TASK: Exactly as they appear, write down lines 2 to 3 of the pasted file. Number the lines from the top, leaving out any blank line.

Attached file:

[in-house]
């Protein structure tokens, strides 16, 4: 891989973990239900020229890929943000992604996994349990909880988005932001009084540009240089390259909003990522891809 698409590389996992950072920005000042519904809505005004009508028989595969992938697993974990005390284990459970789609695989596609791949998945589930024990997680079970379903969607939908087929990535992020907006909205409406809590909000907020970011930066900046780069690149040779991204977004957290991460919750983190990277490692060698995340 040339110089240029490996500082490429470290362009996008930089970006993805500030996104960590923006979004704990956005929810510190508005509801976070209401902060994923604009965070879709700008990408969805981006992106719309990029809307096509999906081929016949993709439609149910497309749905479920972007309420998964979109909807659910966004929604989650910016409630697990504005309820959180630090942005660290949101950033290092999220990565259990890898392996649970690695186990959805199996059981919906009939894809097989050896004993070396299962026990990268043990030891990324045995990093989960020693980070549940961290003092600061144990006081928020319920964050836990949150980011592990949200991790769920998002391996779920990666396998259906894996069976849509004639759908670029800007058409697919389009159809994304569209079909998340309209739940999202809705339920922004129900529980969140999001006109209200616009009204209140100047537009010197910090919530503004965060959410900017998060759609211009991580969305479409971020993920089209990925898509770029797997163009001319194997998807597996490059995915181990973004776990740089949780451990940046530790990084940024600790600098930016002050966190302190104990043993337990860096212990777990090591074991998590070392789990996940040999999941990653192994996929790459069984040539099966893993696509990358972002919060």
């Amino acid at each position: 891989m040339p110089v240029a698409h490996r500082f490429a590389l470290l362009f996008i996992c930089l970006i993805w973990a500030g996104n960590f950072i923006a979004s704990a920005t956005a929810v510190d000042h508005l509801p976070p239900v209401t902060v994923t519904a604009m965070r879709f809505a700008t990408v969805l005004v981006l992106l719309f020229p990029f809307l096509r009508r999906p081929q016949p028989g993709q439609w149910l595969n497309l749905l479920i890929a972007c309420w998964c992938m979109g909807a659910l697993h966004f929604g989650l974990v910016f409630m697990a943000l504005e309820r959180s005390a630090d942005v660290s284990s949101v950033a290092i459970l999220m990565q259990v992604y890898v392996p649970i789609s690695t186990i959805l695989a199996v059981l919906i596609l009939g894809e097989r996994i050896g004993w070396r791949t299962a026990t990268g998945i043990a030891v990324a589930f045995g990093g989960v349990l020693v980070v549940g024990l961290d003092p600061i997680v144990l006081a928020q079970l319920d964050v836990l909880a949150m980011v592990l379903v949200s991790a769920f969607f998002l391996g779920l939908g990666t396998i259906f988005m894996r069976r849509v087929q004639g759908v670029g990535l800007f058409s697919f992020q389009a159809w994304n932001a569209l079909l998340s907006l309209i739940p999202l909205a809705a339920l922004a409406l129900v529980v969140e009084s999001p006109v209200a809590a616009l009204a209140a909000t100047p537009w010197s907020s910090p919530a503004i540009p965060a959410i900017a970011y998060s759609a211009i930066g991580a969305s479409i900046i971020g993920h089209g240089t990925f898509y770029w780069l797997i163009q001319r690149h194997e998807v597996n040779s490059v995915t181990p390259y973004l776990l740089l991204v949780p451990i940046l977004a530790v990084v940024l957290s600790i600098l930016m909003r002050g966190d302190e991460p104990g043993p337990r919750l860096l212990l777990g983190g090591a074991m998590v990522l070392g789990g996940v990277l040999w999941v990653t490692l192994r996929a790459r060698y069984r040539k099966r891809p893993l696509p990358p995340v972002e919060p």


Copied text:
């Protein structure tokens, strides 16, 4: 891989973990239900020229890929943000992604996994349990909880988005932001009084540009240089390259909003990522891809 698409590389996992950072920005000042519904809505005004009508028989595969992938697993974990005390284990459970789609695989596609791949998945589930024990997680079970379903969607939908087929990535992020907006909205409406809590909000907020970011930066900046780069690149040779991204977004957290991460919750983190990277490692060698995340 040339110089240029490996500082490429470290362009996008930089970006993805500030996104960590923006979004704990956005929810510190508005509801976070209401902060994923604009965070879709700008990408969805981006992106719309990029809307096509999906081929016949993709439609149910497309749905479920972007309420998964979109909807659910966004929604989650910016409630697990504005309820959180630090942005660290949101950033290092999220990565259990890898392996649970690695186990959805199996059981919906009939894809097989050896004993070396299962026990990268043990030891990324045995990093989960020693980070549940961290003092600061144990006081928020319920964050836990949150980011592990949200991790769920998002391996779920990666396998259906894996069976849509004639759908670029800007058409697919389009159809994304569209079909998340309209739940999202809705339920922004129900529980969140999001006109209200616009009204209140100047537009010197910090919530503004965060959410900017998060759609211009991580969305479409971020993920089209990925898509770029797997163009001319194997998807597996490059995915181990973004776990740089949780451990940046530790990084940024600790600098930016002050966190302190104990043993337990860096212990777990090591074991998590070392789990996940040999999941990653192994996929790459069984040539099966893993696509990358972002919060």
């Amino acid at each position: 891989m040339p110089v240029a698409h490996r500082f490429a590389l470290l362009f996008i996992c930089l970006i993805w973990a500030g996104n960590f950072i923006a979004s704990a920005t956005a929810v510190d000042h508005l509801p976070p239900v209401t902060v994923t519904a604009m965070r879709f809505a700008t990408v969805l005004v981006l992106l719309f020229p990029f809307l096509r009508r999906p081929q016949p028989g993709q439609w149910l595969n497309l749905l479920i890929a972007c309420w998964c992938m979109g909807a659910l697993h966004f929604g989650l974990v910016f409630m697990a943000l504005e309820r959180s005390a630090d942005v660290s284990s949101v950033a290092i459970l999220m990565q259990v992604y890898v392996p649970i789609s690695t186990i959805l695989a199996v059981l919906i596609l009939g894809e097989r996994i050896g004993w070396r791949t299962a026990t990268g998945i043990a030891v990324a589930f045995g990093g989960v349990l020693v980070v549940g024990l961290d003092p600061i997680v144990l006081a928020q079970l319920d964050v836990l909880a949150m980011v592990l379903v949200s991790a769920f969607f998002l391996g779920l939908g990666t396998i259906f988005m894996r069976r849509v087929q004639g759908v670029g990535l800007f058409s697919f992020q389009a159809w994304n932001a569209l079909l998340s907006l309209i739940p999202l909205a809705a339920l922004a409406l129900v529980v969140e009084s999001p006109v209200a809590a616009l009204a209140a909000t100047p537009w010197s907020s910090p919530a503004i540009p965060a959410i900017a970011y998060s759609a211009i930066g991580a969305s479409i900046i971020g993920h089209g240089t990925f898509y770029w780069l797997i163009q001319r690149h194997e998807v597996n040779s490059v995915t181990p390259y973004l776990l740089l991204v949780p451990i940046l977004a530790v990084v940024l957290s600790i600098l930016m909003r002050g966190d302190e991460p104990g043993p337990r919750l860096l212990l777990g983190g090591a074991m998590v990522l070392g789990g996940v990277l040999w999941v990653t490692l192994r996929a790459r060698y069984r040539k099966r891809p893993l696509p990358p995340v972002e919060p």